The Ophelia Prophecy by Sharon Lynn Fisher
Genre: Adult Science Fiction Romance
Publisher: Tor Books
Release date: April 1 2014
Source: ARC from publisher
The nitty-gritty: An imaginative future, a sizzling romance, and a complex plot full of constantly shifting alliances.
A buzzing cry ripped through the air just above her, and something grazed the top of her head. She yelped and Pax fired a shot. Glancing up, she saw a dark insect the size of a man dropping toward her—gleaming black torso like armor and eyes like gold pearls, oblong and soulless. Huge mandibles clicked with menace as a pair of too-human arms extended from the wasp’s midsection, grasping her shoulders and dragging her off her feet.
Last year I inhaled Sharon Lynn Fisher’s Ghost Planet, an exciting science fiction romance with a unique concept, and so I was very excited to dive into The Ophelia Prophecy, another stand-alone novel. Once again, Fisher has written a hard-to-put-down adventure story that seamlessly combines romance with everything I love about science fiction. And her romances tend to be on the, um, unusual side. In Ghost Planet, the romance is between a human and a ghost (sort of—it’s hard to explain). And now in The Ophelia Prophecy, Fisher throws together a human and a creature that has a combination of human and insect DNA. If you’re envisioning bulging eyeballs, wings, and stingers, well, you would be partially correct. Most of the insectoid characters in this novel are more human than insect, but that simply made them easier to relate to, and ultimately easier to imagine them having sex with a human. For you male readers out there who might shy away at the mere mention of the word “romance,” not to worry. There is plenty of political intrigue, attacks by giant mutant wasps, and a healthy dose of betrayals and lies. In other words, something for everyone.
In The Ophelia Prophecy, humans have been all but wiped out. There are only a handful left in a colony called Sanctuary, after a new species called the Manti, a cross between humans and insects, decided to get back at the humans who created them. The Manti developed and let loose a virus that was deadly to humans, and now they are, more or less, in charge. Asha is a pure human living in Sanctuary with her parents, working as an archivist to try to preserve the past. Her father has taught her to stay within the walls of Sanctuary, or the Manti who patrol the skies around the perimeter might capture her and take her away to the Manti city of Granada.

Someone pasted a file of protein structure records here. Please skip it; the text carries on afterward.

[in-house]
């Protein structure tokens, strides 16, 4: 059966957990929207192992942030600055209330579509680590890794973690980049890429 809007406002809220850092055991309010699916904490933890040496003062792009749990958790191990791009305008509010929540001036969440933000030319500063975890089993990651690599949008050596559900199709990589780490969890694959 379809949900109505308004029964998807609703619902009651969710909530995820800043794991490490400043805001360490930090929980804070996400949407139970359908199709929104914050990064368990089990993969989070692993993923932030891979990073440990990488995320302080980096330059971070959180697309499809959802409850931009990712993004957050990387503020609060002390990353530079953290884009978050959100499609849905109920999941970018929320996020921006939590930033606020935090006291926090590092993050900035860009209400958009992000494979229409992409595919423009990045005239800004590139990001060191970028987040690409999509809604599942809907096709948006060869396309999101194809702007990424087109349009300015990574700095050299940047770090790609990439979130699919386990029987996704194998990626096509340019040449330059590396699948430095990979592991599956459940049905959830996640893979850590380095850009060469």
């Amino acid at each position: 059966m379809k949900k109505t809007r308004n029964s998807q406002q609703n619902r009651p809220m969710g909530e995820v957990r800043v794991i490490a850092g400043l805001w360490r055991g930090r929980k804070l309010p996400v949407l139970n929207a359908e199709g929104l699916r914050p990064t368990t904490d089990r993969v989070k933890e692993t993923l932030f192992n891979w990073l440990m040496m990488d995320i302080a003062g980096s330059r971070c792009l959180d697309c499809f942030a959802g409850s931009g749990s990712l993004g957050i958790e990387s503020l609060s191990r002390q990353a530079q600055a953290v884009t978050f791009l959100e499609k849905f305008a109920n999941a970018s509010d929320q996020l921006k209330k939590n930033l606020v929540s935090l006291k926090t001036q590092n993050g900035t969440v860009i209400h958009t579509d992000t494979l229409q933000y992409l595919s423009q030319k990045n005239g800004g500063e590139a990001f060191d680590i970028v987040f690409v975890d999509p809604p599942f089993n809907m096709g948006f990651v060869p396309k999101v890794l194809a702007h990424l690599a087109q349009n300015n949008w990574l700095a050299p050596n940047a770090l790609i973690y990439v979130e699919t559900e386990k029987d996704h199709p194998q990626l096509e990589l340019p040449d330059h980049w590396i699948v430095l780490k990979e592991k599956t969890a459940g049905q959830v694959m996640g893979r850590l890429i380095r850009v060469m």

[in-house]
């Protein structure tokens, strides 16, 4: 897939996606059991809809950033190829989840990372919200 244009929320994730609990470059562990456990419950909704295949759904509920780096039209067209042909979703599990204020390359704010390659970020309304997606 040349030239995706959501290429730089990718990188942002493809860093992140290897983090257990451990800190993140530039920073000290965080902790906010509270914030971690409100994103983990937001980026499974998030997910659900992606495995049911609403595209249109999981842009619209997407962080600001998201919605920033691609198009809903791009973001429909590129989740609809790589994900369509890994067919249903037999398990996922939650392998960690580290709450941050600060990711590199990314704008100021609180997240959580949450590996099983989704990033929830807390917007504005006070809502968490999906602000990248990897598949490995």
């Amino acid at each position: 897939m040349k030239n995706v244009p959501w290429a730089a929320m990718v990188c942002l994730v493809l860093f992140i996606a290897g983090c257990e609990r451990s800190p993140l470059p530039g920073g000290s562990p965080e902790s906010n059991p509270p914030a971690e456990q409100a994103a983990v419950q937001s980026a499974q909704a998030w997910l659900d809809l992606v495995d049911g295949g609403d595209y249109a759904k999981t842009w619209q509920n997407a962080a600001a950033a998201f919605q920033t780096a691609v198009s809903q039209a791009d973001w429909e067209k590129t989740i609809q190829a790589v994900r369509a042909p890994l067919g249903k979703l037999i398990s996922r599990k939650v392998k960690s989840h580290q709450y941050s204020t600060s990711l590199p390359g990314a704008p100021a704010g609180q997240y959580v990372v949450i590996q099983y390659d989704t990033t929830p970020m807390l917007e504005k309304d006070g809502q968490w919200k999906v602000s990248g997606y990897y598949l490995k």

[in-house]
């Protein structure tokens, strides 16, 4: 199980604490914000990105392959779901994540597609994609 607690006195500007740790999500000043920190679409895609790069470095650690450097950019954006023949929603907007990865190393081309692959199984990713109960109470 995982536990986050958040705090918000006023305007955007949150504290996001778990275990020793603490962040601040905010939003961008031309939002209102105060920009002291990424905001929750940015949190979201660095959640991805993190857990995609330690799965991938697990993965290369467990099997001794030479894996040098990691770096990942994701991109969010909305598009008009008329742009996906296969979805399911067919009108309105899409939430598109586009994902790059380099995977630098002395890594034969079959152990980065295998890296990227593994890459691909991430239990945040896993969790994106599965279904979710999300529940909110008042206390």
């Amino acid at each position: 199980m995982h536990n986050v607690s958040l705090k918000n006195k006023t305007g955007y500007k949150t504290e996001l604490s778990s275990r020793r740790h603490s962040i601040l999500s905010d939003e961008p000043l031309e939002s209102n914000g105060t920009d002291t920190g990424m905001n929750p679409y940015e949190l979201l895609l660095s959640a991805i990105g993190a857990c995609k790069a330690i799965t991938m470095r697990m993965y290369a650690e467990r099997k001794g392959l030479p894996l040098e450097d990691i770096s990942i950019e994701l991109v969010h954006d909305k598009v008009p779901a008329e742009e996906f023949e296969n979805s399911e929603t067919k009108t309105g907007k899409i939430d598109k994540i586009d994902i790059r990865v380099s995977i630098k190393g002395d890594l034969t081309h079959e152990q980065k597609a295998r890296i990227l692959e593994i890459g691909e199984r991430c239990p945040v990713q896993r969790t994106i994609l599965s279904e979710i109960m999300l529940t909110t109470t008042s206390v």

But one day, Asha awakens just outside Sanctuary, with no memory of how she got there. Even worse, a Manti male named Pax is lying beside her, equally confused. Pax immediately kidnaps Asha and takes her on his ship, certain that she is a spy of some sort. Confused and scared, Asha struggles to remember what she was doing outside of Sanctuary, while trying to convince Pax that she is telling the truth. The two grow closer, but they are both in for some surprises when Asha’s memory returns.
One of the things I loved most about this book was that I was never really sure what the characters were going to do. I thought Asha was one kind of person, but then she would surprise me and make a decision that I didn’t see coming. I mentioned before that the characters form alliances with each other, and then they pull the rug out from under you by switching sides. Humans and Manti are enemies, but the Manti allow the humans that have survived the Bio Holocaust to live safely in Sanctuary, as long as they don’t try to leave. So they are basically prisoners, although Asha certainly doesn’t see herself as such, at least in the beginning of the story. But after she is taken away from her home, she begins to understand that her parents have been lying to her about many things, and I loved the way she became a stronger person because of that.
I really liked Pax as well. In typical romance fashion, Pax has an unquenchable desire for Asha as soon as he meets her—he literally wants to mate with her (I’m assuming that’s his insect side at work!). But luckily he holds back and the two get to know each other before they finally allow their libidos to take over. Pax’s sister Iris, who helps pilot the ship, is not fond of Asha at all, and I liked the way her character tried to keep them apart during their journey to Granada.
One of my other favorite characters was Banshee, Pax’s ship—yes, I said ship. Banshee is the AI persona who interfaces with Pax and Iris, and she eventually becomes a trusted friend to Asha. I loved the way the author described the interior walls of the ship as being flexible and even warm, almost as if Banshee were human.
Probably the most interesting part of the book was the world building itself. I love the idea that the world has gone to hell because of DNA experimentation. And I loved the rebel factions that are trying to hide from both the Manti and the humans. Fisher adds plenty of twists and turns to her story, and yes, there is an “Ophelia Prophecy” that is eventually explained. The author keeps the suspense going up until the very end, and I wasn’t sure what was going to happen until literally the last few pages. The Ophelia Prophecy was exciting, sexy, and kept me guessing. I don’t know if there’s a sequel planned, but I sure wouldn’t mind diving back into this fascinating world.
Big thanks to the publisher for supplying a review copy. Be sure to check back here on April 6th, because I’ll be on the blog tour for The Ophelia Prophecy!
You can find The Ophelia Prophecy here: